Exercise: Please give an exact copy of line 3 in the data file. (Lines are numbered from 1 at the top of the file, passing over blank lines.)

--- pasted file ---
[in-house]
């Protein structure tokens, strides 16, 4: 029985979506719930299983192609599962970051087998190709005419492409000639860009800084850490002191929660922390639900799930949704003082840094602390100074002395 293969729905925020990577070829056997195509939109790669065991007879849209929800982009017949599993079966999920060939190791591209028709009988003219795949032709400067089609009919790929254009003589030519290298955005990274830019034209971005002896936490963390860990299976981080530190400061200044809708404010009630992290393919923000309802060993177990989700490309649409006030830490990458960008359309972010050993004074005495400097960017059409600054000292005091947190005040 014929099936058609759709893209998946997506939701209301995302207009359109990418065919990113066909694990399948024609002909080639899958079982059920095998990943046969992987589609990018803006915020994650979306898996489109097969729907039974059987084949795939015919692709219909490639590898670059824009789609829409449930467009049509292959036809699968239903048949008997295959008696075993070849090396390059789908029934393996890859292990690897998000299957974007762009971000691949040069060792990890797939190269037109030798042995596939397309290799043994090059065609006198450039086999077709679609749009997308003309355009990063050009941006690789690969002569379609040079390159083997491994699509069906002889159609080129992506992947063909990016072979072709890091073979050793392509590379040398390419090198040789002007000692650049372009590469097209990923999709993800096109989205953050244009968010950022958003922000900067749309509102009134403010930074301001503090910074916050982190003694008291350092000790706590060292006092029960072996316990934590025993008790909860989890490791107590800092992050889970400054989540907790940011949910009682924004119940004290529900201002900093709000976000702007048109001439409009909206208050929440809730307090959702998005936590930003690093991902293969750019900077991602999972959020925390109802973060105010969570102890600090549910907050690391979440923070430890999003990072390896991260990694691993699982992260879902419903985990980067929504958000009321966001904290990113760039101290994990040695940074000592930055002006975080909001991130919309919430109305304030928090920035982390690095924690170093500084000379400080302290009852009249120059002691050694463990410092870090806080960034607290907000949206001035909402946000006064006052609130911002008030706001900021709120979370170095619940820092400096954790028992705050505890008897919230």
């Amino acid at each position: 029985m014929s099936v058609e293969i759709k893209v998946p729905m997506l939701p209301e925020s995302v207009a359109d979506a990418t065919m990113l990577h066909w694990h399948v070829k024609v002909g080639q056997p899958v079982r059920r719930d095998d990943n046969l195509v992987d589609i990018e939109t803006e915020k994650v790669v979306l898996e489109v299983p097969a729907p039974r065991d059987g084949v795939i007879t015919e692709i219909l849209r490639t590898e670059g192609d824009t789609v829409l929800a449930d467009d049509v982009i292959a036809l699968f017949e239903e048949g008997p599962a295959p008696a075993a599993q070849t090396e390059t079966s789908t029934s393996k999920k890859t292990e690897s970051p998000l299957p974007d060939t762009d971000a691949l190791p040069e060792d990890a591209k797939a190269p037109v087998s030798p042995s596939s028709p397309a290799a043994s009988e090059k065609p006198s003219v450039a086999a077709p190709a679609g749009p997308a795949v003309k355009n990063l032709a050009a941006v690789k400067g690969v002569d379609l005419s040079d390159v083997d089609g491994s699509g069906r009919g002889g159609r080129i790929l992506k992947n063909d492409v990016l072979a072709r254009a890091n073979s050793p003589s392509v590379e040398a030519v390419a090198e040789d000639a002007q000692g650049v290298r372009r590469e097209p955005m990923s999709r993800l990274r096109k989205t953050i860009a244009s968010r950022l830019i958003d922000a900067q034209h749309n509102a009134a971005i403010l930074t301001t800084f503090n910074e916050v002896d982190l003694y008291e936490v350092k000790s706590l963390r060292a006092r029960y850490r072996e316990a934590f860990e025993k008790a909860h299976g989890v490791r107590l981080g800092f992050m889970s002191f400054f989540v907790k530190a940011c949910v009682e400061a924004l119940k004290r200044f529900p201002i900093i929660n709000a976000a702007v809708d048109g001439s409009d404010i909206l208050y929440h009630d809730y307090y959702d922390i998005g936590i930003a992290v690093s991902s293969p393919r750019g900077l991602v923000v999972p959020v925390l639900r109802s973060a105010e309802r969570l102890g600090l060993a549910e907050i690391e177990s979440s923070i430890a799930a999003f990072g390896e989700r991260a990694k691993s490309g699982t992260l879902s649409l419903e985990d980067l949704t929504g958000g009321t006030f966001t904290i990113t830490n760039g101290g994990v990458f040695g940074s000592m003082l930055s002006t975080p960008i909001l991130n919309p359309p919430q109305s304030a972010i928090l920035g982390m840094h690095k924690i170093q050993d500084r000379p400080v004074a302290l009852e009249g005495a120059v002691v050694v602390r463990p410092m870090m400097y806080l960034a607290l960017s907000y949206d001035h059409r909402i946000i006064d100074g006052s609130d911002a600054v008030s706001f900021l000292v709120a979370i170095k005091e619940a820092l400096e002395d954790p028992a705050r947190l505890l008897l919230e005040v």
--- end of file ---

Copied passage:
């Amino acid at each position: 029985m014929s099936v058609e293969i759709k893209v998946p729905m997506l939701p209301e925020s995302v207009a359109d979506a990418t065919m990113l990577h066909w694990h399948v070829k024609v002909g080639q056997p899958v079982r059920r719930d095998d990943n046969l195509v992987d589609i990018e939109t803006e915020k994650v790669v979306l898996e489109v299983p097969a729907p039974r065991d059987g084949v795939i007879t015919e692709i219909l849209r490639t590898e670059g192609d824009t789609v829409l929800a449930d467009d049509v982009i292959a036809l699968f017949e239903e048949g008997p599962a295959p008696a075993a599993q070849t090396e390059t079966s789908t029934s393996k999920k890859t292990e690897s970051p998000l299957p974007d060939t762009d971000a691949l190791p040069e060792d990890a591209k797939a190269p037109v087998s030798p042995s596939s028709p397309a290799a043994s009988e090059k065609p006198s003219v450039a086999a077709p190709a679609g749009p997308a795949v003309k355009n990063l032709a050009a941006v690789k400067g690969v002569d379609l005419s040079d390159v083997d089609g491994s699509g069906r009919g002889g159609r080129i790929l992506k992947n063909d492409v990016l072979a072709r254009a890091n073979s050793p003589s392509v590379e040398a030519v390419a090198e040789d000639a002007q000692g650049v290298r372009r590469e097209p955005m990923s999709r993800l990274r096109k989205t953050i860009a244009s968010r950022l830019i958003d922000a900067q034209h749309n509102a009134a971005i403010l930074t301001t800084f503090n910074e916050v002896d982190l003694y008291e936490v350092k000790s706590l963390r060292a006092r029960y850490r072996e316990a934590f860990e025993k008790a909860h299976g989890v490791r107590l981080g800092f992050m889970s002191f400054f989540v907790k530190a940011c949910v009682e400061a924004l119940k004290r200044f529900p201002i900093i929660n709000a976000a702007v809708d048109g001439s409009d404010i909206l208050y929440h009630d809730y307090y959702d922390i998005g936590i930003a992290v690093s991902s293969p393919r750019g900077l991602v923000v999972p959020v925390l639900r109802s973060a105010e309802r969570l102890g600090l060993a549910e907050i690391e177990s979440s923070i430890a799930a999003f990072g390896e989700r991260a990694k691993s490309g699982t992260l879902s649409l419903e985990d980067l949704t929504g958000g009321t006030f966001t904290i990113t830490n760039g101290g994990v990458f040695g940074s000592m003082l930055s002006t975080p960008i909001l991130n919309p359309p919430q109305s304030a972010i928090l920035g982390m840094h690095k924690i170093q050993d500084r000379p400080v004074a302290l009852e009249g005495a120059v002691v050694v602390r463990p410092m870090m400097y806080l960034a607290l960017s907000y949206d001035h059409r909402i946000i006064d100074g006052s609130d911002a600054v008030s706001f900021l000292v709120a979370i170095k005091e619940a820092l400096e002395d954790p028992a705050r947190l505890l008897l919230e005040v």